PHILADELPHIA - More than the two thirds of the women in a national survey say that they are interested in suppressing their menstrual periods but many of them aren't sure if it's safe. Yet when physicians are polled, 97 percent say that continuous oral contraceptive therapy to suppress menstruation is, in fact, medically safe and acceptable. The survey results were presented by Kurt Barnhart MD, MSCE from the University of Pennsylvania School of Medicine at the Association of Reproductive Health Professionals' (ARHP) Reproductive Health 2007 conference.
"The gap between physician and patient understanding concerning the necessity of monthly periods is obvious," said Dr. Barnhart, Associate Professor and Director of Clinical Research for the Department of Obstetrics & Gynecology. "It is our hope that based on these findings physicians will begin to more readily initiate dialogue with their female patients about continuous therapy -- helping to eliminate the misconception that periods are a medical necessity and to emphasize the safety and viability of menstrual suppression."
Multiple oral contraceptives are already available to reduce menstruation and the FDA recently approved the first continuous oral contraceptive designed to suppress a woman's menstrual cycle. And according to this study, women are increasingly interested in exercising their options. The study found that 63 percent of women reported being extremely or somewhat interested in not having a period. Symptoms cited as the most bothersome aspects of menstruation included cramping, mood swings, bloating and headaches/body aches, while associated personal frustrations cited included avoiding exercise and sexual intercourse, eating more and a decrease in work productivity.
Why would a physician recommend a woman suppress her menses?
"The symptoms that often accompany menstruation - from depression to bloating and headaches - can significantly disrupt women's lives," said Dr. Barnhart. "Menstruation is not medically necessary. Now that we have products that have proven to be safe and effective at suppressing menstruation, we can offer increasing options for women."
Indeed it seems a clearer patient-physician dialogue is required to eliminate confusion regarding menstrual suppression and continuous use oral contraceptives. Of the 12% of patients who indicated that they have discussed the idea of eliminating or reducing periods with their doctor; nearly half of those said that they were the ones to raise the issue, not their physicians. But their physicians tell a different story. By contrast, four out of 5 physicians reported discussing continuous use oral contraceptive use with their patients, and 77% reported that they raised the topic.
This disconnect may be related to simple semantics, according to Dr. Barnhart.
"We've found that physicians and their patients discuss this topic differently, with doctors using the medical term menstrual suppression, while their patients simply talk about not having a period," he said. "Breaking down this language barrier by speaking in simpler, more patient-friendly terms could have a significant positive impact on understanding."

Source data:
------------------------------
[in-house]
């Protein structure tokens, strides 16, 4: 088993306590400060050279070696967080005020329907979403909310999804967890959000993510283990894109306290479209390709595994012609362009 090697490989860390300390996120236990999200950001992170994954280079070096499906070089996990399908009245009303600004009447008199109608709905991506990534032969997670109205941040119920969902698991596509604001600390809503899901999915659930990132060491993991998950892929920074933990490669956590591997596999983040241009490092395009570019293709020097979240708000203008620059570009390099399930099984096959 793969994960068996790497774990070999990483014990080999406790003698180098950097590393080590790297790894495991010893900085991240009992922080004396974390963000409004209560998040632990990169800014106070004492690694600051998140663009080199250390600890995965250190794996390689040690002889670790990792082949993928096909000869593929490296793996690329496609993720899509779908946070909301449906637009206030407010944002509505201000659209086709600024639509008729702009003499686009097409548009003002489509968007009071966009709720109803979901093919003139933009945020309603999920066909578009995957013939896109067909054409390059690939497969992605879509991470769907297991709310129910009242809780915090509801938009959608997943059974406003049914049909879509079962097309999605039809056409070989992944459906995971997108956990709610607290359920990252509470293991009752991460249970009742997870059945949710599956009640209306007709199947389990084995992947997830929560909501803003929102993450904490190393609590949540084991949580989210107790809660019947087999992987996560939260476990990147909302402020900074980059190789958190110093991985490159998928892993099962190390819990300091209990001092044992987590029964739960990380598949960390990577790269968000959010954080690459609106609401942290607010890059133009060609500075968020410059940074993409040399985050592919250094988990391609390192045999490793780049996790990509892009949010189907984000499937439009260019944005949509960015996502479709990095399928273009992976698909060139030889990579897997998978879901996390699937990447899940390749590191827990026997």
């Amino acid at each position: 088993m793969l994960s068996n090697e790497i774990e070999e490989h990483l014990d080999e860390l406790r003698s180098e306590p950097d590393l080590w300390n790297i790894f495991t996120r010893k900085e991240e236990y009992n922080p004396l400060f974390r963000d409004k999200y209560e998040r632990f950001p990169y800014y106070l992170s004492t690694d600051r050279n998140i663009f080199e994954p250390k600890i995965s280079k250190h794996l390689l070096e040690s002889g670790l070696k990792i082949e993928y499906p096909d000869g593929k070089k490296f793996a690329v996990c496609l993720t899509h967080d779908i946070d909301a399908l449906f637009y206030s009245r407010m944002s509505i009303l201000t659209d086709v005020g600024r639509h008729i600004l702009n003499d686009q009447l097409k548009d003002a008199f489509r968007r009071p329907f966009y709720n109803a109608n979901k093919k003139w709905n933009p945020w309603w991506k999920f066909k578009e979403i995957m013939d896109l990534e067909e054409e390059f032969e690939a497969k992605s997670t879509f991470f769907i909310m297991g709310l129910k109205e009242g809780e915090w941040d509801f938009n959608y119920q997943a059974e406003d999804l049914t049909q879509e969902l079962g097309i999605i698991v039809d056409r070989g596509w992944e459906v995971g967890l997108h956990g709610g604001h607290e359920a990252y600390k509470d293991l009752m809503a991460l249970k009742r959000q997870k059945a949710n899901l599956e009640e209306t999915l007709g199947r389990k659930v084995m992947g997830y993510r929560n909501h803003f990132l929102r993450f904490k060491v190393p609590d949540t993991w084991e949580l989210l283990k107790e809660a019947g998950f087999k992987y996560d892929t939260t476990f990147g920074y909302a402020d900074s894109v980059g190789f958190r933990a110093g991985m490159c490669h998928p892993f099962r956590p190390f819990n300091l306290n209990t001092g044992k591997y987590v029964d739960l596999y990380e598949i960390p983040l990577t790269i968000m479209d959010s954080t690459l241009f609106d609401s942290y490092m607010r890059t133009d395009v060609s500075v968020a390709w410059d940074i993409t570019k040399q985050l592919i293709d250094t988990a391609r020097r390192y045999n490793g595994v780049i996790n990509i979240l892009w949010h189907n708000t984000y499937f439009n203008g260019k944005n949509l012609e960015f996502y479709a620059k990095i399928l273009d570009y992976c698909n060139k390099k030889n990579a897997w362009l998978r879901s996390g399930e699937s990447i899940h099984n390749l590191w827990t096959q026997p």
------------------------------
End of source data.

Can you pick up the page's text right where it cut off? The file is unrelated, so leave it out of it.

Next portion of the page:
Oral contraceptives were initially designed with a week of inactive tablets taken every month to mimic the natural experience of menstruation. Continuous use oral contraceptives simply eliminate these inactive tablets, thereby eliminating withdrawal bleeding. A study published in the December, 2006 issue of Contraception demonstrated the safety and effectiveness of continuous-use oral contraceptives that can eliminate menstrual cycles. Researchers concluded that a continuous-use, low-dose regimen of oral contraceptives was safe and as effective as traditional oral contraceptives, and that the decrease in menstrual cycle symptoms during continuous use therapy represented an increase in quality of life.
Editor's note: Study findings are based on research conducted by Wyeth Pharmaceuticals. Dr. Barnhart has served as a consultant to Wyeth Pharmaceuticals.
PENN Medicine is a $3.5 billion enterprise dedicated to the related missions of medical education, biomedical research, and excellence in patient care. PENN Medicine consists of the University of Pennsylvania School of Medicine (founded in 1765 as the nation's first medical school) and the University of Pennsylvania Health System.
Penn's School of Medicine is currently ranked #3 in the nation in U.S.News & World Report's survey of top research-oriented medical schools; and, according to most recent data from the National Institutes of Health, received over $379 million in NIH research funds in the 2006 fiscal year. Supporting 1,400 fulltime faculty and 700 students, the School of Medicine is recognized worldwide for its superior education and training of the next generation of physician-scientists and leaders of academic medicine.
The University of Pennsylvania Health System includes three hospitals -- its flagship hospital, the Hospital of the University of Pennsylvania, rated one of the nation's "Honor Roll" hospitals by U.S.News & World Report; Pennsylvania Hospital, the nation's first hospital; and Penn Presbyterian Medical Center -- a faculty practice plan; a primary-care provider network; two multispecialty satellite facilities; and home care and hospice.